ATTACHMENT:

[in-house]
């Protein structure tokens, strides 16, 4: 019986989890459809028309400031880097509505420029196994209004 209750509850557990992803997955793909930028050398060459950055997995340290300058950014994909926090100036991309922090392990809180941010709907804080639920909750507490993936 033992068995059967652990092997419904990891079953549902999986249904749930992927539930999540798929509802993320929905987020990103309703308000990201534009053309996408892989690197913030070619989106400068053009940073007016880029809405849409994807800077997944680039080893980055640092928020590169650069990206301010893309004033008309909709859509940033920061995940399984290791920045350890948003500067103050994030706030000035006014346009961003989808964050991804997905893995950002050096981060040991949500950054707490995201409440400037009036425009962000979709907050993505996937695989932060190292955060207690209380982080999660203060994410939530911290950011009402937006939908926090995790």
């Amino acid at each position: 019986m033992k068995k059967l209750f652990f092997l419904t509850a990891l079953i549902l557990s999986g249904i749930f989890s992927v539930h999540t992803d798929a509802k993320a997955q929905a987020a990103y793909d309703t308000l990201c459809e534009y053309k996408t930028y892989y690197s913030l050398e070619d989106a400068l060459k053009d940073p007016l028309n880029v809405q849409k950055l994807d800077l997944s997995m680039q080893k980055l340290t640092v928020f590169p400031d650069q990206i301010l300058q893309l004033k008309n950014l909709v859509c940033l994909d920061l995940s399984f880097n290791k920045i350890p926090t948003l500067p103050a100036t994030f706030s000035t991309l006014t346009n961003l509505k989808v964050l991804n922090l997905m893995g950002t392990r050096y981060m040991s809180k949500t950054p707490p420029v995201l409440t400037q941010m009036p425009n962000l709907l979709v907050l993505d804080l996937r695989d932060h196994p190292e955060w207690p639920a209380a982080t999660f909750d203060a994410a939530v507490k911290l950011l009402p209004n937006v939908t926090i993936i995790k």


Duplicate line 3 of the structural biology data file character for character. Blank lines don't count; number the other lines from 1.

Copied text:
């Amino acid at each position: 019986m033992k068995k059967l209750f652990f092997l419904t509850a990891l079953i549902l557990s999986g249904i749930f989890s992927v539930h999540t992803d798929a509802k993320a997955q929905a987020a990103y793909d309703t308000l990201c459809e534009y053309k996408t930028y892989y690197s913030l050398e070619d989106a400068l060459k053009d940073p007016l028309n880029v809405q849409k950055l994807d800077l997944s997995m680039q080893k980055l340290t640092v928020f590169p400031d650069q990206i301010l300058q893309l004033k008309n950014l909709v859509c940033l994909d920061l995940s399984f880097n290791k920045i350890p926090t948003l500067p103050a100036t994030f706030s000035t991309l006014t346009n961003l509505k989808v964050l991804n922090l997905m893995g950002t392990r050096y981060m040991s809180k949500t950054p707490p420029v995201l409440t400037q941010m009036p425009n962000l709907l979709v907050l993505d804080l996937r695989d932060h196994p190292e955060w207690p639920a209380a982080t999660f909750d203060a994410a939530v507490k911290l950011l009402p209004n937006v939908t926090i993936i995790k």